The fact that he doesn’t try to redeem these flawed, fascinating figures—or even try to make you like them in the slightest way—feels like an…
“The First Wives Club” is a creepy revenge comedy about three women who are dumped by their husbands. They don't get mad, they get even. Well, they get mad, too. The film opens at college in 1969, when four new graduates vow eternal friendship. They don't stay in touch, however, and it takes the suicide of one to bring the other three together at her funeral.
They are all now in their 40s. There is Brenda (Bette Midler), who helped her husband build up a chain of electronics stores, only to be dumped for a cute young thing. Elise (Goldie Hawn), an actress, has fought age to a standstill with plastic surgery but moans, “In Hollywood, women have only three ages: babe, district attorney and `Driving Miss Daisy.”' And Annie (Diane Keaton) deludes herself that her husband, who runs an ad agency, is going to come back after their “trial separation.” The story, based on a novel by Olivia Goldsmith, follows them as they grow increasingly disenchanted with men (that doesn't take much), and band together to pull assorted scams and blackmails in order to get what is rightfully theirs, which in each case means her husband's business.
Once you have this structure figured out, there's not much more to think about in the movie, which alternates heartfelt talks with slapstick and sitcom situations. You need a short attention span in order to be touched by the true confessions scenes and still be able to believe a sequence in which the three heroines break into the penthouse office of one husband, and escape detection by crawling onto a window washer's platform, which hurtles toward the earth.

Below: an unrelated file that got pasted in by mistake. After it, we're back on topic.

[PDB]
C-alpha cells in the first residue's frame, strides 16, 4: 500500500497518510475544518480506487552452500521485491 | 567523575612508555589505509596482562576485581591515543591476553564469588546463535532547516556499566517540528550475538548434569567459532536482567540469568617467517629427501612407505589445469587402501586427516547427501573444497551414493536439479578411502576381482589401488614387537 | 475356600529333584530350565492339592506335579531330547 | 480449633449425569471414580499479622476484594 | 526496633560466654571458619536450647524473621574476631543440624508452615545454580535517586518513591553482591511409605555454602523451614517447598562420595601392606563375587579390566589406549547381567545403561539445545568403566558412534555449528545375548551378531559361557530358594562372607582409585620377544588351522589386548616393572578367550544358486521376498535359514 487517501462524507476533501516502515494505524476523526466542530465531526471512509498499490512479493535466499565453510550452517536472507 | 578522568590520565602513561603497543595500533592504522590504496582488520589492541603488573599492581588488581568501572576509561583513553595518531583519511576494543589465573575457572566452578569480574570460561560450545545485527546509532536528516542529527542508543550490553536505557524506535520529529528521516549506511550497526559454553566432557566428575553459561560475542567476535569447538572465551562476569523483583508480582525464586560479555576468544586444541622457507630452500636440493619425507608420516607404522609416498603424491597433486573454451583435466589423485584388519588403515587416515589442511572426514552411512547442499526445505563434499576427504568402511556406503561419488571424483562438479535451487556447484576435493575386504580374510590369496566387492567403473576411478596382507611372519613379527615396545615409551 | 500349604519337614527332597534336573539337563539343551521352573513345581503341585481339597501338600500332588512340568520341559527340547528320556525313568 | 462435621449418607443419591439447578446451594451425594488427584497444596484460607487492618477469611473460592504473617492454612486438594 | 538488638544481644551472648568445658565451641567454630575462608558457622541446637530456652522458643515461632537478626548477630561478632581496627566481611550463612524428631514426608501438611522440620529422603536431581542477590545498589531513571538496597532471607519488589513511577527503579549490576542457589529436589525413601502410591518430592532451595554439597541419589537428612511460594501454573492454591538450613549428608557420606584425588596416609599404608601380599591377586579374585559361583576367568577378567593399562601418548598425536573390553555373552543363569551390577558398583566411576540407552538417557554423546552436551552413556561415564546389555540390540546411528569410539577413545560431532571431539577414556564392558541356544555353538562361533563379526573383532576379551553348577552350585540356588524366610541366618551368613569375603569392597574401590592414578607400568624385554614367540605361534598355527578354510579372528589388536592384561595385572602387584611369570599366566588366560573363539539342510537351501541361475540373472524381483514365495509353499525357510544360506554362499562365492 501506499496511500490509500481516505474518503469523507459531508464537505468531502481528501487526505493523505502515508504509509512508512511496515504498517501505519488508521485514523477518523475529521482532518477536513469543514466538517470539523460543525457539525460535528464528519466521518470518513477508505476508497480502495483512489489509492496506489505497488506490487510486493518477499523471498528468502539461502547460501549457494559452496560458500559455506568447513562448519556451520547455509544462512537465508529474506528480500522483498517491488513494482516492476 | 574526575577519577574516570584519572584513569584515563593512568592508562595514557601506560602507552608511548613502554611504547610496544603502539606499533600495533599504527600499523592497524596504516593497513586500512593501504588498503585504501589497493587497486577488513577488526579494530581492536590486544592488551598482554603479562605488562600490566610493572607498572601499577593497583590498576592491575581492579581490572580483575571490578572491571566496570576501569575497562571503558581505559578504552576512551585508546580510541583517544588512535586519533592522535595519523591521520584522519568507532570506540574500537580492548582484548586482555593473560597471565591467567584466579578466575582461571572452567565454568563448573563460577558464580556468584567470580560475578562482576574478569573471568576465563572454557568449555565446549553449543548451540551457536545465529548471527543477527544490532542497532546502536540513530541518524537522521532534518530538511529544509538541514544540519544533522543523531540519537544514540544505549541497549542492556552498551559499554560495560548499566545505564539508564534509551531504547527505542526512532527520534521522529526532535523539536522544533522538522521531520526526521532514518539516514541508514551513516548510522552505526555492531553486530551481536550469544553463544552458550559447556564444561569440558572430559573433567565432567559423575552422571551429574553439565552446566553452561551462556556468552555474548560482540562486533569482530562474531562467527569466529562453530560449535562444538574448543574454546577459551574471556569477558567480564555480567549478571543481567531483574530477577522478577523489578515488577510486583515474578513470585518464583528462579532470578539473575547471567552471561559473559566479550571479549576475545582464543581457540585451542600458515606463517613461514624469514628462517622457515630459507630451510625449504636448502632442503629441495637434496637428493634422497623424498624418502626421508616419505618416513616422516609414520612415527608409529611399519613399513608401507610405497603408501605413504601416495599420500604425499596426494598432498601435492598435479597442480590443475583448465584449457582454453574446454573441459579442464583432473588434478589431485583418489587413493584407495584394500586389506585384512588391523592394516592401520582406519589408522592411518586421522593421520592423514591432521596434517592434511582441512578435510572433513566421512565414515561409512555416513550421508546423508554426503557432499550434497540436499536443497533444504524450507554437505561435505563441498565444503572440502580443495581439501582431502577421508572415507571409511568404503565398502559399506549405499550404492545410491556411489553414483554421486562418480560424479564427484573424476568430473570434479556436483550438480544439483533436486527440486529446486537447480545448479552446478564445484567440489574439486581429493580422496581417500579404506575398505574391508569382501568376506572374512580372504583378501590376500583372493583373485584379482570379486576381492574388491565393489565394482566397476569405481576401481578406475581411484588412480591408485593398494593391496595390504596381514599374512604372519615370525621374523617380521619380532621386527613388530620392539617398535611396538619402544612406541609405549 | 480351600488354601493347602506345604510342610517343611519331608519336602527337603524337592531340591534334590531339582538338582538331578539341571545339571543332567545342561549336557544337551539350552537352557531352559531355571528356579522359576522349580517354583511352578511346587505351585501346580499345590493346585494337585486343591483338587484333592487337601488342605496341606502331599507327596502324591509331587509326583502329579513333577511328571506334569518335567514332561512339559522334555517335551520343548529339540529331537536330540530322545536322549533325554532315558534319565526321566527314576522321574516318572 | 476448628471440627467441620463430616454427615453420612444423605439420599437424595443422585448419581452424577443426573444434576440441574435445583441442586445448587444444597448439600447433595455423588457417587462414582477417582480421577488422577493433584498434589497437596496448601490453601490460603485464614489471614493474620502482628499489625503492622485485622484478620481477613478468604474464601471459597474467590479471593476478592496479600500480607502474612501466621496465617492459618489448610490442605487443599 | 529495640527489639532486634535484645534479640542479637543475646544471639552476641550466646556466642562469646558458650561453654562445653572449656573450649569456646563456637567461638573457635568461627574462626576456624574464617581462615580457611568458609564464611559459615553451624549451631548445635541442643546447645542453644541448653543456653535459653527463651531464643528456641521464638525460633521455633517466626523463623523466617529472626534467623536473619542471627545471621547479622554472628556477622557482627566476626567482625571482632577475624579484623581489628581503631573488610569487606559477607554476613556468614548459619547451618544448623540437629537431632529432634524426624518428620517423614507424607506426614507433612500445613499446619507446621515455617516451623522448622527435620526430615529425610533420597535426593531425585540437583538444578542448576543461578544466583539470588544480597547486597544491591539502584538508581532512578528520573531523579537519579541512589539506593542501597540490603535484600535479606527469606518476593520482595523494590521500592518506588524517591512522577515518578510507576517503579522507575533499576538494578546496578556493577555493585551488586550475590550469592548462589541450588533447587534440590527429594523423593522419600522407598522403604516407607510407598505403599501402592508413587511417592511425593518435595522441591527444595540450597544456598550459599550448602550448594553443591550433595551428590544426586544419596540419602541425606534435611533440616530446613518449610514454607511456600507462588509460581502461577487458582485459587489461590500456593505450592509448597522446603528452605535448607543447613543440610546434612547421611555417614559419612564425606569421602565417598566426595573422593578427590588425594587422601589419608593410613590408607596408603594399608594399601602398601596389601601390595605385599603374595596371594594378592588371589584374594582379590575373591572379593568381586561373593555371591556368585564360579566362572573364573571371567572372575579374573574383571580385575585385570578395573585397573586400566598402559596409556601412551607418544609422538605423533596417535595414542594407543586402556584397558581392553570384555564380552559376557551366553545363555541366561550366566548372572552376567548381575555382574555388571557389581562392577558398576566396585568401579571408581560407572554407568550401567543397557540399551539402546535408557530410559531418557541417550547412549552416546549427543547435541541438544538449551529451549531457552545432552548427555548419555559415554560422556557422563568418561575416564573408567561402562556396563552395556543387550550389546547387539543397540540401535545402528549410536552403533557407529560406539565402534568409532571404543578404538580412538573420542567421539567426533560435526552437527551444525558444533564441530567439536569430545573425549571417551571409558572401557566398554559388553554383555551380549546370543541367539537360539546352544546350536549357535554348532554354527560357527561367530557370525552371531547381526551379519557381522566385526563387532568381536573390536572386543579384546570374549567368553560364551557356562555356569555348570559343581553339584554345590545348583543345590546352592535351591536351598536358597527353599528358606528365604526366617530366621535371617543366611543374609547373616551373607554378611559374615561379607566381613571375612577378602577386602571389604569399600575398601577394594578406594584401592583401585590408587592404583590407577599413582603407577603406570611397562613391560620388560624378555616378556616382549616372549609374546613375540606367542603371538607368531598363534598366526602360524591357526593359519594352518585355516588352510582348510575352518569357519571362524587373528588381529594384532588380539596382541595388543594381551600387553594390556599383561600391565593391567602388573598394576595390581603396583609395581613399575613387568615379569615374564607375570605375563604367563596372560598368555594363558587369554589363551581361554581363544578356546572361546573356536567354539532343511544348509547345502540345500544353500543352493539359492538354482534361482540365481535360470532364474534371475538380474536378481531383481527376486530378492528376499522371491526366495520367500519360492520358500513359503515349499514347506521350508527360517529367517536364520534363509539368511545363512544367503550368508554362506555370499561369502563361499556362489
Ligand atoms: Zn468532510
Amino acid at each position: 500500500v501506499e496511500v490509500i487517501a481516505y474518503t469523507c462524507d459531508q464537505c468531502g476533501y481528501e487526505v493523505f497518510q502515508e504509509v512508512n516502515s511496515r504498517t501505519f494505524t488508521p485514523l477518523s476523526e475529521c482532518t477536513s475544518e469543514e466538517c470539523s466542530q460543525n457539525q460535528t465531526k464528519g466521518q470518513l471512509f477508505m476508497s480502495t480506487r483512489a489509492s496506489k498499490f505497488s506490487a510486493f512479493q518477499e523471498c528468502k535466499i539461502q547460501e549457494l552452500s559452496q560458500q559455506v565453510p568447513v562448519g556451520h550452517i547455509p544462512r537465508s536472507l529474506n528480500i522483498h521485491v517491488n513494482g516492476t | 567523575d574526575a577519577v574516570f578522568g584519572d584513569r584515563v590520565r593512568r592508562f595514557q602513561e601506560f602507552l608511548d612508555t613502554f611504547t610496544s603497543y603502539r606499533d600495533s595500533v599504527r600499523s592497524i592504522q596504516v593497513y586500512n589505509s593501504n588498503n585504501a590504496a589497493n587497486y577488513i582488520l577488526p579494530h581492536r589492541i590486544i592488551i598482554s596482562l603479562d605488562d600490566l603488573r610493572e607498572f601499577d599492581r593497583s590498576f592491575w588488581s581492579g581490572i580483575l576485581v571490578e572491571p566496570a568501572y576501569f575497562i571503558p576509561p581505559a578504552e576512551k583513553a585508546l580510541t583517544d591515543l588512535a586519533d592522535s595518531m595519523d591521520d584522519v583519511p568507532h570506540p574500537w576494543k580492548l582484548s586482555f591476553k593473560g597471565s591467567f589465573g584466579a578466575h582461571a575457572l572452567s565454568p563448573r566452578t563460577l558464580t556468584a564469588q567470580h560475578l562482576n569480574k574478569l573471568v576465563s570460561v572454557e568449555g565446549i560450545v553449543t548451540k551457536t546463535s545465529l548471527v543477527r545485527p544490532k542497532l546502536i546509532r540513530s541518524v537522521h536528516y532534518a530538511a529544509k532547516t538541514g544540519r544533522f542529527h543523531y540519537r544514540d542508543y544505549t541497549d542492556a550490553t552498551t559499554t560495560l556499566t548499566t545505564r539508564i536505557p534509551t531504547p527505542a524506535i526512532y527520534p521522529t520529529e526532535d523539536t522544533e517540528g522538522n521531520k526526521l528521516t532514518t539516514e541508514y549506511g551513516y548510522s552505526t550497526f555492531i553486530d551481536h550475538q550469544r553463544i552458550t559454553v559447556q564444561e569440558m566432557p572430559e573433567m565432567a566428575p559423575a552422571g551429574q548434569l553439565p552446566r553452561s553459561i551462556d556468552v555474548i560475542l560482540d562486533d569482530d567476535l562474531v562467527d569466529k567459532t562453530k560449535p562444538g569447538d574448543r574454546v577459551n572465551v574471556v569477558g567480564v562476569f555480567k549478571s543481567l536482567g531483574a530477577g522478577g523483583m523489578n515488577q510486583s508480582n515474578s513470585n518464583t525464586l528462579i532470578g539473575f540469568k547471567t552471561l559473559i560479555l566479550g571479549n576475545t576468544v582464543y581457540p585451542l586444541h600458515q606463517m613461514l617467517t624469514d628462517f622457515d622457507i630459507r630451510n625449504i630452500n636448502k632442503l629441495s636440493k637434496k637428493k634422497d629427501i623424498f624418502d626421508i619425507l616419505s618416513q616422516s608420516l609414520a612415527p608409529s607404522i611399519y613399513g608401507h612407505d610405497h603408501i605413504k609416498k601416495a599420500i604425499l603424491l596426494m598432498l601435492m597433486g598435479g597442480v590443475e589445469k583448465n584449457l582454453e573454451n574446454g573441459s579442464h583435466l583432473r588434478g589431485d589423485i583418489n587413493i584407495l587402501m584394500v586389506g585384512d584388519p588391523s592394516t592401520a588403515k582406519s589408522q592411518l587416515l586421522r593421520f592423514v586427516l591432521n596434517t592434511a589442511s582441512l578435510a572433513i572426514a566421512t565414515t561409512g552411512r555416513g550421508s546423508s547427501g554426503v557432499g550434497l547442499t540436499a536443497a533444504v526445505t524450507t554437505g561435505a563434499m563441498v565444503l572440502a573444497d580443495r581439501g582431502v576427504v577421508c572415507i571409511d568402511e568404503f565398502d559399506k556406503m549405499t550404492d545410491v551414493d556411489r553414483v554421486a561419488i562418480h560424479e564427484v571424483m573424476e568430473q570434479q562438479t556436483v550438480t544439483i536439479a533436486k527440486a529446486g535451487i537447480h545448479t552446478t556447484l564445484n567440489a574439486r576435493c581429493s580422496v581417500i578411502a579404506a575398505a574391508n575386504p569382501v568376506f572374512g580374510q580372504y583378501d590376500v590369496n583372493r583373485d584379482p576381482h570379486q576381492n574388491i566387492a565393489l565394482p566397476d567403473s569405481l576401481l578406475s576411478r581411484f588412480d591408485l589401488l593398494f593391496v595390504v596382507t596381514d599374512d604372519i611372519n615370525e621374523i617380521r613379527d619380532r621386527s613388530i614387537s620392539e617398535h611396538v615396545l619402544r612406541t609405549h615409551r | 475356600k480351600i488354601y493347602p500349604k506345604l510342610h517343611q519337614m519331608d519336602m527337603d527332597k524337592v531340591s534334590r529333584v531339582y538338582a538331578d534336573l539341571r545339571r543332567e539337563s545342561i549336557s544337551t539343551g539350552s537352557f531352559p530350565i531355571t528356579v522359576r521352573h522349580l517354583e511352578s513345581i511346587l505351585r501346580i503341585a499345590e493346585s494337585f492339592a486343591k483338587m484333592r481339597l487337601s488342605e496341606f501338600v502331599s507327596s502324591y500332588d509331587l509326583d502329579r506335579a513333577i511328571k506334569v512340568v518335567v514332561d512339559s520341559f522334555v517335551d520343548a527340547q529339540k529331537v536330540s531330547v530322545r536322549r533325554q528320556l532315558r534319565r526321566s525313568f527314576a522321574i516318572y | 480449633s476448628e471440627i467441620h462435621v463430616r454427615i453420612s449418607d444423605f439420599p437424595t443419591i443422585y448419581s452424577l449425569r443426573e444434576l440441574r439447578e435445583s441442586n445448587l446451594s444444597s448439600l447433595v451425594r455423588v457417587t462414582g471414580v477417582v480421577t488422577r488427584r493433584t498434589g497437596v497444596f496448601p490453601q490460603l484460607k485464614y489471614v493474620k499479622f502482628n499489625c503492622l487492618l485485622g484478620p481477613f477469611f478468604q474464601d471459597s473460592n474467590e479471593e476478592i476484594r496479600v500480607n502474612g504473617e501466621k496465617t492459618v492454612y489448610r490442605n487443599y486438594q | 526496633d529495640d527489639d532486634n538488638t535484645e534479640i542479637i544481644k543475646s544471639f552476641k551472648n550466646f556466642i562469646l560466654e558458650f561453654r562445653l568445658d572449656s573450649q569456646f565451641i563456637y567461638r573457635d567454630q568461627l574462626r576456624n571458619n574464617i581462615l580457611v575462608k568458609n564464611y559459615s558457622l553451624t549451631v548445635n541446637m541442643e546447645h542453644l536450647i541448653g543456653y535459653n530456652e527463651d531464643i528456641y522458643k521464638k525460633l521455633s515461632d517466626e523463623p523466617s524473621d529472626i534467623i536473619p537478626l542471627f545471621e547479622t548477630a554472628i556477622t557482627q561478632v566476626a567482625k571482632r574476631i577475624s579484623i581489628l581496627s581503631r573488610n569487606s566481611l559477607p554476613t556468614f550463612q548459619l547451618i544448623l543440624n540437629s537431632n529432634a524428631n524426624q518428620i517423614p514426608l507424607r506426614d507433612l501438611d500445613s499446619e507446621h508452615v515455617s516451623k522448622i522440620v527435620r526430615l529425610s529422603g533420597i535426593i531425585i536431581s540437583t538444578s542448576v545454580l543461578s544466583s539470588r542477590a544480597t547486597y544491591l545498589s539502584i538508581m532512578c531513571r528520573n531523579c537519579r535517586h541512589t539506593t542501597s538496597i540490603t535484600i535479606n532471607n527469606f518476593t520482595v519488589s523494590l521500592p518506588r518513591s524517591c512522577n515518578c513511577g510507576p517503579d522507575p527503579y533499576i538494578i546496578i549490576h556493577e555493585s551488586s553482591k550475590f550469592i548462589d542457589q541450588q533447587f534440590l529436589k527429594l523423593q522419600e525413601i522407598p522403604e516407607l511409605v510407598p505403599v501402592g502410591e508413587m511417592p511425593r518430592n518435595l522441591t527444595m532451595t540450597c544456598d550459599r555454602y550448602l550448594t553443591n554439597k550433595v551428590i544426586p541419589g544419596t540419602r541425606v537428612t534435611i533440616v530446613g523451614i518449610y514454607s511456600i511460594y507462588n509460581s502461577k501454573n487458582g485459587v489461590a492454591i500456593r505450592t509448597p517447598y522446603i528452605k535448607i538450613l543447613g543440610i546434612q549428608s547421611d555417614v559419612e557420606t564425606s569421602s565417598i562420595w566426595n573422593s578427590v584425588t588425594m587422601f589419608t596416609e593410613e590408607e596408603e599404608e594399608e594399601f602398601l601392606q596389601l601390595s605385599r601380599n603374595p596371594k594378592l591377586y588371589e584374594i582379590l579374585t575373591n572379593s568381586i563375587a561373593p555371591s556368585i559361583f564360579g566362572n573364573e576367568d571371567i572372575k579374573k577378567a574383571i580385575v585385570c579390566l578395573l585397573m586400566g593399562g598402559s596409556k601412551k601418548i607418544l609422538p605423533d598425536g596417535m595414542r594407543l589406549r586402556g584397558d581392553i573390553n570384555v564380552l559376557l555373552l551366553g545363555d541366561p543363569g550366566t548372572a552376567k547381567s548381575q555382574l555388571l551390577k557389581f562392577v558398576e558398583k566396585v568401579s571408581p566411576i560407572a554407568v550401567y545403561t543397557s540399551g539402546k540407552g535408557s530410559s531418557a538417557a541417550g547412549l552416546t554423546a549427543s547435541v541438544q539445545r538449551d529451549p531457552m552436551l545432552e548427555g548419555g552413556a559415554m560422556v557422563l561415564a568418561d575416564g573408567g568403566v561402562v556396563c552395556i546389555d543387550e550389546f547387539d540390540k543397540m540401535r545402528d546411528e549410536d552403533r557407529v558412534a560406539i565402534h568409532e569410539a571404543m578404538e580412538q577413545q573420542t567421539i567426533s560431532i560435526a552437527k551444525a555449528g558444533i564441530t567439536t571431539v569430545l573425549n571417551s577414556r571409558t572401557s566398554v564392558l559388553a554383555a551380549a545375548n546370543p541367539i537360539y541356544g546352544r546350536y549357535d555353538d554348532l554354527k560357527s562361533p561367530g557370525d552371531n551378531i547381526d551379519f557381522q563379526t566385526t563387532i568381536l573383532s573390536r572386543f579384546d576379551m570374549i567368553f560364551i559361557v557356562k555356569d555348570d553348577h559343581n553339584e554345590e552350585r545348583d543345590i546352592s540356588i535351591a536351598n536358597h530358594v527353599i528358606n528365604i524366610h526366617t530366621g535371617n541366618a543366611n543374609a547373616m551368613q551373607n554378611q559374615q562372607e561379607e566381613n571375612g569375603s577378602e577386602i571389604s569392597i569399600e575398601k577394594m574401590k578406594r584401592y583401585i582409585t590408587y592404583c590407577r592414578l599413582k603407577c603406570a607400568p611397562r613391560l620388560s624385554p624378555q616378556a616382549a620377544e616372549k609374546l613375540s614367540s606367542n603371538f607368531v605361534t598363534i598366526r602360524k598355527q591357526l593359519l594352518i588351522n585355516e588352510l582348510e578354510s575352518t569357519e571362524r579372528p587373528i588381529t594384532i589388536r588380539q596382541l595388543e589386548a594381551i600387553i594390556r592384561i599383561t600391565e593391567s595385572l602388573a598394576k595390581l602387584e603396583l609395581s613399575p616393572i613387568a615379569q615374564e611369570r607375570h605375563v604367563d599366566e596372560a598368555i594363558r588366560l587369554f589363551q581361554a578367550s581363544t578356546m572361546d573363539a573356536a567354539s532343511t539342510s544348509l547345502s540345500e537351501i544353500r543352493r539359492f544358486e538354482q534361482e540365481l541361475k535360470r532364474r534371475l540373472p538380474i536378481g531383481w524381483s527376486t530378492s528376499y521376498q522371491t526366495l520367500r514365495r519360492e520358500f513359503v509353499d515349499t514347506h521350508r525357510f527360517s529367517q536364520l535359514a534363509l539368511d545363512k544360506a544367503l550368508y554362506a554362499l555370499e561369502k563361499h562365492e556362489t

Of the three main characters, Elise, the desperate actress played by Goldie Hawn, is the most fun. She has had some success in the movies, fears it is mostly behind her, and has a husband (Victor Garber) who got a free ride to the top as a “producer” because he was married to her. Now he has a very young new bimbo, and wants half of their assets and monthly alimony.
What's best about the Hawn character is the forthright way the dialogue deals with her dilemma. The first time we see her, she's begging her plastic surgeon for more collagen in her lips: “I want Tina Turner! Jagger! Fill 'em up!” Her first public appearance is at the funeral, wearing lips that look like they belong in neon above Times Square. She denies to her friends that she's had any plastic surgery at all, but finally admits, “I have been freshened up a little bit.” She drinks too much, wants sympathy from bartenders, and moans, “Sean Connery's 300 years old and he's still a stud.” Annie, the Keaton character, is still being taken advantage of by her husband (Stephen Collins). He even has sex with her immediately before asking for a divorce (“it was sort of a good-bye kiss”). Her daughter (Jennifer Dundas) announces early in the film that she's a lesbian, which sets up an unlikely and forced visit by the three women to a lesbian bar. It's an example of the film's expediency and superficiality that the daughter, searching for a quick put-down for her dad, later uses the announcement of her lesbianism as a glib exit line.
Brenda, the Midler character, was some of the brains and a lot of the effort behind the success of the chain of stores owned by her husband (Dan Hedaya), but “now that he's a celebrity” (because he appears in his own TV ads) she's been dumped, too. She functions as the most together of the three friends, the planner and steadying influence.
The movie is heavy on incident but light on plot; the Diane Keaton character, who narrates, uses voice-over bridges to get us from one set-up to another. And then there's a very protracted happy ending that goes on and on. First there's a party where every single possible loose end is sewn up (even those we didn't care about), and then the three heroines sing “You Don't Own Me,” in a sequence that owes more to self-congratulation than entertainment. There is undoubtedly a movie to be made about this material--a different movie.
This message came to me from a reader named Peter Svensland. He and a fr...
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